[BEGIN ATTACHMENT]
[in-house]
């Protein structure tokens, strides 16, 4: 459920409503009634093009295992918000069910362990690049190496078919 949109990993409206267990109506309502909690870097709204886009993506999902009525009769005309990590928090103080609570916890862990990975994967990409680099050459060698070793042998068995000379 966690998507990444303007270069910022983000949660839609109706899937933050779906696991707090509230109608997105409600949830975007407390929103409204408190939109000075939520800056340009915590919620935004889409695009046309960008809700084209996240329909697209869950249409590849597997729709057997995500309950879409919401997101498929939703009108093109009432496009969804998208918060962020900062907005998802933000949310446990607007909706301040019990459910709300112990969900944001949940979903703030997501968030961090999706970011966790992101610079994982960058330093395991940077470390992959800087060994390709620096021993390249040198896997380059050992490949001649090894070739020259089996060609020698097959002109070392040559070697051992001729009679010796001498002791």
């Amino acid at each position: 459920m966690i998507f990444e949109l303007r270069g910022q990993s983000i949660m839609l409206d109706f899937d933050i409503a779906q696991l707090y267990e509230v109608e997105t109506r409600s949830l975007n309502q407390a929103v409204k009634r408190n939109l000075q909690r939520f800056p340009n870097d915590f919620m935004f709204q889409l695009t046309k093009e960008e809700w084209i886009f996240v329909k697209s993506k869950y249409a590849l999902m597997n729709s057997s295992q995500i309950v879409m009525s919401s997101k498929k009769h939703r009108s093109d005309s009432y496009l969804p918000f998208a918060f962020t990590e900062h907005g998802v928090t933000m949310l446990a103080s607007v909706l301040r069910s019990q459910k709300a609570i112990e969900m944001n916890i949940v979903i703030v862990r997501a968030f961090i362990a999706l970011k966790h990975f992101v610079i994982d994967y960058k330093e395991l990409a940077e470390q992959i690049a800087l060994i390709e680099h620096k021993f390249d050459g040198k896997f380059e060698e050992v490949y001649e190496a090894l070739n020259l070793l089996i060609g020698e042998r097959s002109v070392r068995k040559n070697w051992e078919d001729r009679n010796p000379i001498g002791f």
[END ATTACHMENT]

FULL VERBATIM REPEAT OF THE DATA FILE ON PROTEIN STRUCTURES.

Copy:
[in-house]
């Protein structure tokens, strides 16, 4: 459920409503009634093009295992918000069910362990690049190496078919 949109990993409206267990109506309502909690870097709204886009993506999902009525009769005309990590928090103080609570916890862990990975994967990409680099050459060698070793042998068995000379 966690998507990444303007270069910022983000949660839609109706899937933050779906696991707090509230109608997105409600949830975007407390929103409204408190939109000075939520800056340009915590919620935004889409695009046309960008809700084209996240329909697209869950249409590849597997729709057997995500309950879409919401997101498929939703009108093109009432496009969804998208918060962020900062907005998802933000949310446990607007909706301040019990459910709300112990969900944001949940979903703030997501968030961090999706970011966790992101610079994982960058330093395991940077470390992959800087060994390709620096021993390249040198896997380059050992490949001649090894070739020259089996060609020698097959002109070392040559070697051992001729009679010796001498002791």
């Amino acid at each position: 459920m966690i998507f990444e949109l303007r270069g910022q990993s983000i949660m839609l409206d109706f899937d933050i409503a779906q696991l707090y267990e509230v109608e997105t109506r409600s949830l975007n309502q407390a929103v409204k009634r408190n939109l000075q909690r939520f800056p340009n870097d915590f919620m935004f709204q889409l695009t046309k093009e960008e809700w084209i886009f996240v329909k697209s993506k869950y249409a590849l999902m597997n729709s057997s295992q995500i309950v879409m009525s919401s997101k498929k009769h939703r009108s093109d005309s009432y496009l969804p918000f998208a918060f962020t990590e900062h907005g998802v928090t933000m949310l446990a103080s607007v909706l301040r069910s019990q459910k709300a609570i112990e969900m944001n916890i949940v979903i703030v862990r997501a968030f961090i362990a999706l970011k966790h990975f992101v610079i994982d994967y960058k330093e395991l990409a940077e470390q992959i690049a800087l060994i390709e680099h620096k021993f390249d050459g040198k896997f380059e060698e050992v490949y001649e190496a090894l070739n020259l070793l089996i060609g020698e042998r097959s002109v070392r068995k040559n070697w051992e078919d001729r009679n010796p000379i001498g002791f």